I expect we'll see that mid-year, though it may not support the 3GS (that may lack the CPU to handle the audio encoding fast enough to get it to the server in a reasonable time).

  • Re:Another iPhone (Score:5, Interesting)

    by Rich0 (548339) on Friday December 16, 2011 @03:48PM (#38402944) Homepage

    If you really want an alternative, stick to the Nexus series. I have had Nexus one and just upgraded to Galaxy Nexus.

    You mean the Nexus One that received what is likely to be its last update one year and two months after they stopped selling it, and only one year and six months after it was first announced? That is the phone that is already one major version behind the current release?

    The Nexus One is the longest-supported Android phone to date (certainly it received better support than the ADP which was the previous Google-branded phone and it stopped getting updates before they even stopped selling it). However, I'd hardly hold it up as an example of long-term commitment. I'll have to see what the Nexus S updates look like a year from today - I won't be holding my breath.

    The guy you responded to was talking about updates 2.5 years after buying the phone. No android phone has gotten an official update 2.5 years after the phone was even publicly announced, let alone discontinued.

  • by ducomputergeek (595742) on Friday December 16, 2011 @04:53PM (#38403854)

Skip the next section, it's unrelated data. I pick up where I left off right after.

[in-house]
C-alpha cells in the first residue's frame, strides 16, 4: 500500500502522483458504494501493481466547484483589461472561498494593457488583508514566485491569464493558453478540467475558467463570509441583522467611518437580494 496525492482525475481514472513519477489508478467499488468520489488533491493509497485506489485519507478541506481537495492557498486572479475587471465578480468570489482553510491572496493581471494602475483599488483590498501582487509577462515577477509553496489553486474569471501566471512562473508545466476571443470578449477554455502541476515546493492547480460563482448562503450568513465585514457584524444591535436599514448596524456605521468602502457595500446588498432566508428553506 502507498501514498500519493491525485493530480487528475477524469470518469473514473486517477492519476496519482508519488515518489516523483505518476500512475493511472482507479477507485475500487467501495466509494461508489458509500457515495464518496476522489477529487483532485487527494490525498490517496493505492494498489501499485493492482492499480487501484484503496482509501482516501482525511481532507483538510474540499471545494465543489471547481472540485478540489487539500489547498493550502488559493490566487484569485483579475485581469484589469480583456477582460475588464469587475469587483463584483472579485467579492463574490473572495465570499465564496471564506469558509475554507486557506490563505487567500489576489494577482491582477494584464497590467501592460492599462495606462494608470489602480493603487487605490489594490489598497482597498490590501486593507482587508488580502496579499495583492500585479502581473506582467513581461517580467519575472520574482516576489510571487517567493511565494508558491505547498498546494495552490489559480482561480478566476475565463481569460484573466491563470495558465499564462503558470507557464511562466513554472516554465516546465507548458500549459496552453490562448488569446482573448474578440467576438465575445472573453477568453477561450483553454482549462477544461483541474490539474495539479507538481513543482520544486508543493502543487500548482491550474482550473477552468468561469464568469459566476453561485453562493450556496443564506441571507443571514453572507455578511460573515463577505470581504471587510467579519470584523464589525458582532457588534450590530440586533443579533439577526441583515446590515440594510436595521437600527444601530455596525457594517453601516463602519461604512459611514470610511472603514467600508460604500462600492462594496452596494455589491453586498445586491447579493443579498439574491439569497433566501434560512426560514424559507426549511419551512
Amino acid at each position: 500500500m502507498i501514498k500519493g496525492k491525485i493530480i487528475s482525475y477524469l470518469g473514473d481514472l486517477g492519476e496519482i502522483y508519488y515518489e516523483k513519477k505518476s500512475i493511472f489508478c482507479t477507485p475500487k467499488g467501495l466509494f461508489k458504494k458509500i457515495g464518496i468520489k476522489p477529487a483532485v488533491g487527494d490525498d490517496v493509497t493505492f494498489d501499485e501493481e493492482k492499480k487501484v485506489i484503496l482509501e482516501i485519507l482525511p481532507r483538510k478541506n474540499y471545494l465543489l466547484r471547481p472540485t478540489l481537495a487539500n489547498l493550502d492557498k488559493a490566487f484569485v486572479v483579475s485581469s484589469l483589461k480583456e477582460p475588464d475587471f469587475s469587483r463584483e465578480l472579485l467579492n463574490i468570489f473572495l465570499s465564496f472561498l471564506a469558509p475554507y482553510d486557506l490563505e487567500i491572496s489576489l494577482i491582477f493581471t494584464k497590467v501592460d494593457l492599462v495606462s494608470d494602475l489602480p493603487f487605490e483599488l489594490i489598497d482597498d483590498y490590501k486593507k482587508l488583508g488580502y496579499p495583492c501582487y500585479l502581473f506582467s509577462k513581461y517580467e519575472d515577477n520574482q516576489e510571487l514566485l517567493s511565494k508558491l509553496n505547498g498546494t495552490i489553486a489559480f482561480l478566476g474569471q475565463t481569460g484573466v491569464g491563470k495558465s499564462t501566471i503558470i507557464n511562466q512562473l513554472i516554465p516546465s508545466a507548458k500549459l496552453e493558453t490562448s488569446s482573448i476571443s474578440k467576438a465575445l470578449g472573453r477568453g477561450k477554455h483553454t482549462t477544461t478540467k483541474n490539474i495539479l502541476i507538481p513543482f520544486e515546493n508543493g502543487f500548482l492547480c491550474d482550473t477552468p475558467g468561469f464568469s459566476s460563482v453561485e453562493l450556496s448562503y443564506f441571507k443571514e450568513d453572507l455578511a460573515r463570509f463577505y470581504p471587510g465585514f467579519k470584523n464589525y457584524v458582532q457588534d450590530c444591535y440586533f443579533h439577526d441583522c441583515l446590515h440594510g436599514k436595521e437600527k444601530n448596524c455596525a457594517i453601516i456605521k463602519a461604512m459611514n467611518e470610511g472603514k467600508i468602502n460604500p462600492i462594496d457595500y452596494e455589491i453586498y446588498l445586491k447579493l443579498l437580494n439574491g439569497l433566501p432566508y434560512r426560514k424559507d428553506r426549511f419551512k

My friends who bought Droid phones about 2 years ago as early adopters (about a dozen I know) have all switched to the iPhone. The none-techie ones had the main reason being is the iPhone is what they wanted 2 years ago, only they wanted Verizon instead of AT&T which wasn't an option. While they were "happy" with the Android phone it still wasn't what the wanted.

    The techie friends have come to realize that Android just isn't being supported like they thought it would with the latest and greatest available to all. And while some found it fun to hack a while, the bottom line is they found that they didn't want to spend their time messing with their phone. They just wanted it to work.

    Now with sprint as a carrier I imagine the next batch will be the same. I've known one or two that have opted to go from iPhone to Android phones, but one of them swears Android will dominate the phone land scape just like he predicted Gentoo would rule the Linux landscape about 8 years ago...

  • Re:Netcraft confirms (Score:2, Interesting)

    by shutdown -p now (807394) on Friday December 16, 2011 @05:24PM (#38404230) Journal

    It's even worse for HTC phones, because they don't even release their drivers as proper loadable kernel modules -- they just compile them straight into a monolithic binary blob, then rip out the proprietary bits and dump the unbuildable kernel source on the curb.

    Isn't that a clear-cut GPL violation?